In the big scheme this could mean that changes in certain regions of the virus could prevent it from properly infecting a cell. Understanding the mutations that occur and how those different viruses are able to adapt give researchers an understanding of areas for potential drug or vaccine targets.
Microbiome of the “American Gut”:
The human body is home to a diverse ecosystem of trillions of bacteria. In fact, your digestive tract alone — including your small and large intestine — houses about 99% of your entire microbiome. In fact, the human body has more microbes than human cells. Some of these bacteria can make you sick, but the overwhelming majority are important for keeping you healthy and fending off infections. Sometimes, the same bacteria can do both. Recently, scientists began studying the correlation between the health of the gut microecosystem, and other health issues, and found that gut bacteria are closely tied to other aspects of health. The american gut microbiome project used over 11,000 16s rRNA samples from people across the United States in their analyses.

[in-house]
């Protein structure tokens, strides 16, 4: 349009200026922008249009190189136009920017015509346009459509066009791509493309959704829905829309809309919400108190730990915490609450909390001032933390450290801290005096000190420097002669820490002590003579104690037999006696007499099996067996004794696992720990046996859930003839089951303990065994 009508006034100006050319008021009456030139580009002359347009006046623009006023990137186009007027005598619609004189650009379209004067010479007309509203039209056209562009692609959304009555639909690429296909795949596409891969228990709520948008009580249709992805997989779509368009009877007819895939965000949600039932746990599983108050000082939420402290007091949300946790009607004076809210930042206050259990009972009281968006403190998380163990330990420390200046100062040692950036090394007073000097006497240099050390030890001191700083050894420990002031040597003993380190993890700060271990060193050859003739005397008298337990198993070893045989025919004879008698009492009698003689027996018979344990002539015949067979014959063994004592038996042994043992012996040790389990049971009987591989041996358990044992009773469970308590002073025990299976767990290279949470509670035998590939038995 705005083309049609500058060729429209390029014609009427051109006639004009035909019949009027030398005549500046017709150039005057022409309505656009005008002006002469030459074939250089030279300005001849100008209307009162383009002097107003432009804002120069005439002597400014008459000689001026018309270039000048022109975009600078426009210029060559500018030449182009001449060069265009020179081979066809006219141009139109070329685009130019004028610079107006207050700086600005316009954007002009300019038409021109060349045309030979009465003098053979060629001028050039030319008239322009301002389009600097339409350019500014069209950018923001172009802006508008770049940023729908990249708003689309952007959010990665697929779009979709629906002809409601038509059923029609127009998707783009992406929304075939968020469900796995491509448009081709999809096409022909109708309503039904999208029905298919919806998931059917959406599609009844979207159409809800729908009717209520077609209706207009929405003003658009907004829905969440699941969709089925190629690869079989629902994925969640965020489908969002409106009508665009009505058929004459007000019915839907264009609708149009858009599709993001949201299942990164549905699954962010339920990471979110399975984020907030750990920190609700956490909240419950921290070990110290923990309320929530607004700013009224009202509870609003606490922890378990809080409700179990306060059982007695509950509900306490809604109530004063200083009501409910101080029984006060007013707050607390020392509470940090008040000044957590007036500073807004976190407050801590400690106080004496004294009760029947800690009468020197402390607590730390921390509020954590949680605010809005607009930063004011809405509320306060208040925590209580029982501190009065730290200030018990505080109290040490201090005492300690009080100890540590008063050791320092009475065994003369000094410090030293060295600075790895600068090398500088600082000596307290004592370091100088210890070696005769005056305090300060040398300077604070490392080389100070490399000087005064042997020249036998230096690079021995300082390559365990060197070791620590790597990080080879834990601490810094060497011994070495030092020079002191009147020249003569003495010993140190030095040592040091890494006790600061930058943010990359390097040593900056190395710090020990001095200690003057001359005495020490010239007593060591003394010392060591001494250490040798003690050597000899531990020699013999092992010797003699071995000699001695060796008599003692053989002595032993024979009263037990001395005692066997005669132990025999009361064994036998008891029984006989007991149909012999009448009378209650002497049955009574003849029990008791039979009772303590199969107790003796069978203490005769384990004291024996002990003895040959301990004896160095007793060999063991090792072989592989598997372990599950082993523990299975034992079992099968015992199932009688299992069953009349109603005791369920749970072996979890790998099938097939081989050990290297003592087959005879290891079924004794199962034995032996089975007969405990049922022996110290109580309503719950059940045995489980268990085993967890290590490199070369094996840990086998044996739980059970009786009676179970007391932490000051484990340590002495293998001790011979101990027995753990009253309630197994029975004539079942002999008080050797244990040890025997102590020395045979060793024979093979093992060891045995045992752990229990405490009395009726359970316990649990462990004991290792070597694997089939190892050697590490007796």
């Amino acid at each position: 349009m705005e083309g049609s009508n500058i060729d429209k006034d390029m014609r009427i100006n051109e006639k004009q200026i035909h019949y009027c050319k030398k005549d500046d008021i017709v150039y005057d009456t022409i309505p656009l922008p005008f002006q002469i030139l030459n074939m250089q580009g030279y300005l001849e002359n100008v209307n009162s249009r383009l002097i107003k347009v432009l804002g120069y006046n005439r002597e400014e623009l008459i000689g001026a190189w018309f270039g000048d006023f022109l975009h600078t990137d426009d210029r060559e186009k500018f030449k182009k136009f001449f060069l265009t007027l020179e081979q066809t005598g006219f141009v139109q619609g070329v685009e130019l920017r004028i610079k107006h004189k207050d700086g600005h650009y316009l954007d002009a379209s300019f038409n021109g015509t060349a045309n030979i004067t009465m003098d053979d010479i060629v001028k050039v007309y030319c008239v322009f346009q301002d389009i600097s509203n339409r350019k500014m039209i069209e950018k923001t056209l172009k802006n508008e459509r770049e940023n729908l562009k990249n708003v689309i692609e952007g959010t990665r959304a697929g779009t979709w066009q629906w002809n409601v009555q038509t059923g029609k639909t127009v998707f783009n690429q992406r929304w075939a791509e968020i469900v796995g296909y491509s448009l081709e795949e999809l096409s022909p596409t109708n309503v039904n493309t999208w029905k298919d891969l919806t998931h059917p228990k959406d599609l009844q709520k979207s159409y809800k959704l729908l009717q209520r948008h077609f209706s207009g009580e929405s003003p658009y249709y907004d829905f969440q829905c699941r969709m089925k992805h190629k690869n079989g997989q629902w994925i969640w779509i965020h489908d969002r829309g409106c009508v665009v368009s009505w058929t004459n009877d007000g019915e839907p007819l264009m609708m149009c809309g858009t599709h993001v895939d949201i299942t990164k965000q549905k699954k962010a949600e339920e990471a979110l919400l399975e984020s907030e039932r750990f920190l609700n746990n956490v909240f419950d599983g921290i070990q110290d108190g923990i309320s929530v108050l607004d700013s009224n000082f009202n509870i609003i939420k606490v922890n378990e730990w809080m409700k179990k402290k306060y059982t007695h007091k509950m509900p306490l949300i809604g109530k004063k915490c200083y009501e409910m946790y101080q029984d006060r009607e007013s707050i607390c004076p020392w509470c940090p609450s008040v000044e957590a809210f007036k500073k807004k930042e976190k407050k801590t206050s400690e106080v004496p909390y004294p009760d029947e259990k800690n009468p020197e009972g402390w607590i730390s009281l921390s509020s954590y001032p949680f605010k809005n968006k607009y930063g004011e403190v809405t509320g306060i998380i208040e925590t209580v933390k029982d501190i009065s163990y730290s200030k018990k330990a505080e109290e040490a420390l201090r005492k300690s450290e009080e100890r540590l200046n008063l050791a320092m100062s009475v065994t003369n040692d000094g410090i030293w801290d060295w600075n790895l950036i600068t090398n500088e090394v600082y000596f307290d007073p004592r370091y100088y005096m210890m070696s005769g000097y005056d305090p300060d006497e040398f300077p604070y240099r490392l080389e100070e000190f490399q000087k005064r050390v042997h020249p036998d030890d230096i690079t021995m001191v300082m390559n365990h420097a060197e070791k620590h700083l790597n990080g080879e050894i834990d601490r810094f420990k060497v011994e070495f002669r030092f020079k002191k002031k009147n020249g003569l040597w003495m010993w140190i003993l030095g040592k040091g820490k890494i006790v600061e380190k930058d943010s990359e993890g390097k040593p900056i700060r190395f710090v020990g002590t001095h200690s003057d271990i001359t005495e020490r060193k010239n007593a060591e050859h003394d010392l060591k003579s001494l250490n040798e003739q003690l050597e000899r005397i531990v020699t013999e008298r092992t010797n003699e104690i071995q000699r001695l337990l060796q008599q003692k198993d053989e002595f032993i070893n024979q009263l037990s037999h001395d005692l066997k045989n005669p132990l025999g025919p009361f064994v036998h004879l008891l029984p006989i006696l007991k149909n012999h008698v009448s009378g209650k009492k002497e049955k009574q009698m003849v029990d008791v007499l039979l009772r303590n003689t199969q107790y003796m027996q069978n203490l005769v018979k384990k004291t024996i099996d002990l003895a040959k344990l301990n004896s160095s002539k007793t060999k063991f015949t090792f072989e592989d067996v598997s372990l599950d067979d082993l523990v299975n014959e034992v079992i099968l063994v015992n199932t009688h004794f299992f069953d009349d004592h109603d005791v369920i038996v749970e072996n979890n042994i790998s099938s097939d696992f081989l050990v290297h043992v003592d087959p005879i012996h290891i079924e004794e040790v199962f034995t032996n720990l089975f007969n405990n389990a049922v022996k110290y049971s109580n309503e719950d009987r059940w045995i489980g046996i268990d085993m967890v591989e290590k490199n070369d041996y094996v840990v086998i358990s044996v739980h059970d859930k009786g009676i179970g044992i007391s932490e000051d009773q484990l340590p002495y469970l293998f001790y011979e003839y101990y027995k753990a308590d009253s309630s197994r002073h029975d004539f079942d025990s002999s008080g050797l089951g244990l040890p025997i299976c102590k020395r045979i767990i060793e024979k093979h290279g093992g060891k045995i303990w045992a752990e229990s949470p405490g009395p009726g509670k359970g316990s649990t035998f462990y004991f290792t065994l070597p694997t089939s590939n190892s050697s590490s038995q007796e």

Phenotypic attributes and geolocation allowed for examination of the association between the human microbiome and external environmental factors like age, race, diet, and place of residence. From this large database, a subset of patient samples was selected. Each sample included several types of samples: gut, mouth, or skin. From the samples, known microbial metagenomes were mapped to a database to generate abundance tables, which provide the number of times a specific bacterial sequence in the sample was found in the database, for two sets of samples: Skin and Stool, and Stool and Mouth.
To learn more about the educational initiative at Pine Biotech, or if you have an idea for a public domain data project, email us: firstname.lastname@example.org